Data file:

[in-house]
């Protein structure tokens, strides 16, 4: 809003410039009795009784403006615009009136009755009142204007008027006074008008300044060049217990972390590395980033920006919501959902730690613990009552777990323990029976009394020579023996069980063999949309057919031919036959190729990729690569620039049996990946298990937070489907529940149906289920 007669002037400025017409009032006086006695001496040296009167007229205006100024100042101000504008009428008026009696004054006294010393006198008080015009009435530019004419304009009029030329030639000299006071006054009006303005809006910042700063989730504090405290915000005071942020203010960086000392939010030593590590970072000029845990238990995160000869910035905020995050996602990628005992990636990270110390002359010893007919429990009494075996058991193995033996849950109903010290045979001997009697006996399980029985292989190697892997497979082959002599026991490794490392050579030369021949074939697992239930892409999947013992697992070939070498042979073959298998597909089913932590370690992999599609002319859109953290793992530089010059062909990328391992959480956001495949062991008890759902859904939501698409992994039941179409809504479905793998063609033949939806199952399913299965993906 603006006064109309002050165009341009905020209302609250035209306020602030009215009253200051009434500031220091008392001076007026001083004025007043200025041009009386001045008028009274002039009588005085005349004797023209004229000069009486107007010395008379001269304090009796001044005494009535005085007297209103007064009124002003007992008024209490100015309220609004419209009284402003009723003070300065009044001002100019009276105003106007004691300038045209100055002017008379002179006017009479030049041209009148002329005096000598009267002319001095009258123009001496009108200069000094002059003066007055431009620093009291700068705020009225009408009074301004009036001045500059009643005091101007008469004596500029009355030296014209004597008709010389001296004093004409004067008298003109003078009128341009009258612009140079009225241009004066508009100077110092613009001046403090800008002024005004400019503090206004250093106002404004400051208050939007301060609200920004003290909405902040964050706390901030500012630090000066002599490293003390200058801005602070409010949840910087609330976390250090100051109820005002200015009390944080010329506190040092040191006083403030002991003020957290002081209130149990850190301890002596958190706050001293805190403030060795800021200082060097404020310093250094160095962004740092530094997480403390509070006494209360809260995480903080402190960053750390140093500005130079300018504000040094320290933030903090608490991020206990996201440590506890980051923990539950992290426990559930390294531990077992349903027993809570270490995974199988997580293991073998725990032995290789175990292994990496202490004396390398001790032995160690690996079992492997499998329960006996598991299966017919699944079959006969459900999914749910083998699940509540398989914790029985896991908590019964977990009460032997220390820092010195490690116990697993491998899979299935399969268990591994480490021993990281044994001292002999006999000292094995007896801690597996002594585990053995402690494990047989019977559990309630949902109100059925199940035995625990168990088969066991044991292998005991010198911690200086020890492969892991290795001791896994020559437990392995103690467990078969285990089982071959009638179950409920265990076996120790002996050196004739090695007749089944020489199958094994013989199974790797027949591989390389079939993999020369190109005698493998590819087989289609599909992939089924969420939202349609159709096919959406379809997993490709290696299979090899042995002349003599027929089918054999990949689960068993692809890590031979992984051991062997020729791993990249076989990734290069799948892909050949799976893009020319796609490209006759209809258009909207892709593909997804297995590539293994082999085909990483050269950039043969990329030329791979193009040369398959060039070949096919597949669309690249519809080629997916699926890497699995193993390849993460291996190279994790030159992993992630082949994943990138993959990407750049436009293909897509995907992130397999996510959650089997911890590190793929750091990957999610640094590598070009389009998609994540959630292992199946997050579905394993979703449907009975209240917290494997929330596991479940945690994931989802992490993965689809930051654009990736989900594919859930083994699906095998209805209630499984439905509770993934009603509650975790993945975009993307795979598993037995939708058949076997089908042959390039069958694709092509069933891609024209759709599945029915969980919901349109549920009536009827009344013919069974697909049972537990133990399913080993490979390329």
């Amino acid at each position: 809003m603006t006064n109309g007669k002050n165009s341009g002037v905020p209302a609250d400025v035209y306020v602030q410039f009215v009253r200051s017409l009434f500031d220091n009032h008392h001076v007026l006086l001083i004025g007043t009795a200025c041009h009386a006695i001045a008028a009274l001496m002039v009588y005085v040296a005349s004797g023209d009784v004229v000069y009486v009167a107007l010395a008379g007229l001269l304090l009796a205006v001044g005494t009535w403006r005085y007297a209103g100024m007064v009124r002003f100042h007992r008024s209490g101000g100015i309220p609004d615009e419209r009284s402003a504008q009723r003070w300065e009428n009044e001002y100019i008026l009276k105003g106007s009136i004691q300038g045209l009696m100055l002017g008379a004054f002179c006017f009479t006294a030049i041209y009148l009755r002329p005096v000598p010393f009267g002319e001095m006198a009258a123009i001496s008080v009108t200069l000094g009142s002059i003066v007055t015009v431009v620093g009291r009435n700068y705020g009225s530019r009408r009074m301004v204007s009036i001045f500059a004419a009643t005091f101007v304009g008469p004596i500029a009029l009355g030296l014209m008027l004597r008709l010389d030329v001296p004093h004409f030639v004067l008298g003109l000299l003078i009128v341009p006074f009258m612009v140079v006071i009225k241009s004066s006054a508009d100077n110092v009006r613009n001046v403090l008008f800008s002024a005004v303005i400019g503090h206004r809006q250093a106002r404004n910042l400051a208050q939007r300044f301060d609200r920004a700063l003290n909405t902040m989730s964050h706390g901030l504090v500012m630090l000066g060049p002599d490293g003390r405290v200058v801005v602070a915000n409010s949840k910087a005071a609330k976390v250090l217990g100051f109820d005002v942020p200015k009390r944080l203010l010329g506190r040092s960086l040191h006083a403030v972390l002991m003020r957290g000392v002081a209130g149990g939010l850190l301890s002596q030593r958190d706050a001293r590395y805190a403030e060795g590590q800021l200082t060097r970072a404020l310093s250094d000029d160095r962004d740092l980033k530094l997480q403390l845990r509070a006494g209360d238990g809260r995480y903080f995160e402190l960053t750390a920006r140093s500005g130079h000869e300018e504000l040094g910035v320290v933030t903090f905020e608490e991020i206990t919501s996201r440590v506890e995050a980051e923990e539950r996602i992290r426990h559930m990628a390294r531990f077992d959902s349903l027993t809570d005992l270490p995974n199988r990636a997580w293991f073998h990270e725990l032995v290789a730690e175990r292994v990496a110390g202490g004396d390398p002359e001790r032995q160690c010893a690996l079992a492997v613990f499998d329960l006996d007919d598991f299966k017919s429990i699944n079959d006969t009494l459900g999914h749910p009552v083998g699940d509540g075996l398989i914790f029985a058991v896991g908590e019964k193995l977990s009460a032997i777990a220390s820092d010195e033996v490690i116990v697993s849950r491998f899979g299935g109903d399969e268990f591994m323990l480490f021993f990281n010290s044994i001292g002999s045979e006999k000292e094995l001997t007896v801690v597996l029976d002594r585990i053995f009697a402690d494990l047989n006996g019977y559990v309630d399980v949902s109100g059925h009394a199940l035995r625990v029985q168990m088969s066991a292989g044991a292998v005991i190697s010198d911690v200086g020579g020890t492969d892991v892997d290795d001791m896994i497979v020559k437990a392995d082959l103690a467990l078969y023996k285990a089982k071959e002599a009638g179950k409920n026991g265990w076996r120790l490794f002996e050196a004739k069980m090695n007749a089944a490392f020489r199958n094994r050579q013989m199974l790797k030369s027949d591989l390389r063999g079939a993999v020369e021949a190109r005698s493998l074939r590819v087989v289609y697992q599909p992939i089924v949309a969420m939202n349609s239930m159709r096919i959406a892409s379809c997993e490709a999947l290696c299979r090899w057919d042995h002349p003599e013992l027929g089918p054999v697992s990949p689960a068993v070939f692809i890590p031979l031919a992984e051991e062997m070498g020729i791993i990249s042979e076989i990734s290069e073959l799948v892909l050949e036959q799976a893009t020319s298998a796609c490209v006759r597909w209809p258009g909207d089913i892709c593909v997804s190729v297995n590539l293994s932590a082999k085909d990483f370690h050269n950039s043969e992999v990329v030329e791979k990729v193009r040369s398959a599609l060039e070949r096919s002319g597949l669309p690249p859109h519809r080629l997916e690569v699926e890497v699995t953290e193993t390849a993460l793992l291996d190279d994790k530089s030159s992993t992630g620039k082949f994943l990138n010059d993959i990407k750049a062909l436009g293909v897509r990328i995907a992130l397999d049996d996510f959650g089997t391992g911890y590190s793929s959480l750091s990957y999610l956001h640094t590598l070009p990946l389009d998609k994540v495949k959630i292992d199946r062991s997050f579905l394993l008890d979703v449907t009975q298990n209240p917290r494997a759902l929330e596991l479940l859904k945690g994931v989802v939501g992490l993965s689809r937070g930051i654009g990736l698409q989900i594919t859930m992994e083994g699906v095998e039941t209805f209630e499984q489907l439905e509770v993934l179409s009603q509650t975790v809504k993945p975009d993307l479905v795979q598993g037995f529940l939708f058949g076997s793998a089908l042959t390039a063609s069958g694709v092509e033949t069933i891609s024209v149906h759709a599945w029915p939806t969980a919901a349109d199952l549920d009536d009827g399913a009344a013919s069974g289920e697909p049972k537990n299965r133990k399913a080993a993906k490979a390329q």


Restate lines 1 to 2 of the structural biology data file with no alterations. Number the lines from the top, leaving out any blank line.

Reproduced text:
[in-house]
């Protein structure tokens, strides 16, 4: 809003410039009795009784403006615009009136009755009142204007008027006074008008300044060049217990972390590395980033920006919501959902730690613990009552777990323990029976009394020579023996069980063999949309057919031919036959190729990729690569620039049996990946298990937070489907529940149906289920 007669002037400025017409009032006086006695001496040296009167007229205006100024100042101000504008009428008026009696004054006294010393006198008080015009009435530019004419304009009029030329030639000299006071006054009006303005809006910042700063989730504090405290915000005071942020203010960086000392939010030593590590970072000029845990238990995160000869910035905020995050996602990628005992990636990270110390002359010893007919429990009494075996058991193995033996849950109903010290045979001997009697006996399980029985292989190697892997497979082959002599026991490794490392050579030369021949074939697992239930892409999947013992697992070939070498042979073959298998597909089913932590370690992999599609002319859109953290793992530089010059062909990328391992959480956001495949062991008890759902859904939501698409992994039941179409809504479905793998063609033949939806199952399913299965993906 603006006064109309002050165009341009905020209302609250035209306020602030009215009253200051009434500031220091008392001076007026001083004025007043200025041009009386001045008028009274002039009588005085005349004797023209004229000069009486107007010395008379001269304090009796001044005494009535005085007297209103007064009124002003007992008024209490100015309220609004419209009284402003009723003070300065009044001002100019009276105003106007004691300038045209100055002017008379002179006017009479030049041209009148002329005096000598009267002319001095009258123009001496009108200069000094002059003066007055431009620093009291700068705020009225009408009074301004009036001045500059009643005091101007008469004596500029009355030296014209004597008709010389001296004093004409004067008298003109003078009128341009009258612009140079009225241009004066508009100077110092613009001046403090800008002024005004400019503090206004250093106002404004400051208050939007301060609200920004003290909405902040964050706390901030500012630090000066002599490293003390200058801005602070409010949840910087609330976390250090100051109820005002200015009390944080010329506190040092040191006083403030002991003020957290002081209130149990850190301890002596958190706050001293805190403030060795800021200082060097404020310093250094160095962004740092530094997480403390509070006494209360809260995480903080402190960053750390140093500005130079300018504000040094320290933030903090608490991020206990996201440590506890980051923990539950992290426990559930390294531990077992349903027993809570270490995974199988997580293991073998725990032995290789175990292994990496202490004396390398001790032995160690690996079992492997499998329960006996598991299966017919699944079959006969459900999914749910083998699940509540398989914790029985896991908590019964977990009460032997220390820092010195490690116990697993491998899979299935399969268990591994480490021993990281044994001292002999006999000292094995007896801690597996002594585990053995402690494990047989019977559990309630949902109100059925199940035995625990168990088969066991044991292998005991010198911690200086020890492969892991290795001791896994020559437990392995103690467990078969285990089982071959009638179950409920265990076996120790002996050196004739090695007749089944020489199958094994013989199974790797027949591989390389079939993999020369190109005698493998590819087989289609599909992939089924969420939202349609159709096919959406379809997993490709290696299979090899042995002349003599027929089918054999990949689960068993692809890590031979992984051991062997020729791993990249076989990734290069799948892909050949799976893009020319796609490209006759209809258009909207892709593909997804297995590539293994082999085909990483050269950039043969990329030329791979193009040369398959060039070949096919597949669309690249519809080629997916699926890497699995193993390849993460291996190279994790030159992993992630082949994943990138993959990407750049436009293909897509995907992130397999996510959650089997911890590190793929750091990957999610640094590598070009389009998609994540959630292992199946997050579905394993979703449907009975209240917290494997929330596991479940945690994931989802992490993965689809930051654009990736989900594919859930083994699906095998209805209630499984439905509770993934009603509650975790993945975009993307795979598993037995939708058949076997089908042959390039069958694709092509069933891609024209759709599945029915969980919901349109549920009536009827009344013919069974697909049972537990133990399913080993490979390329």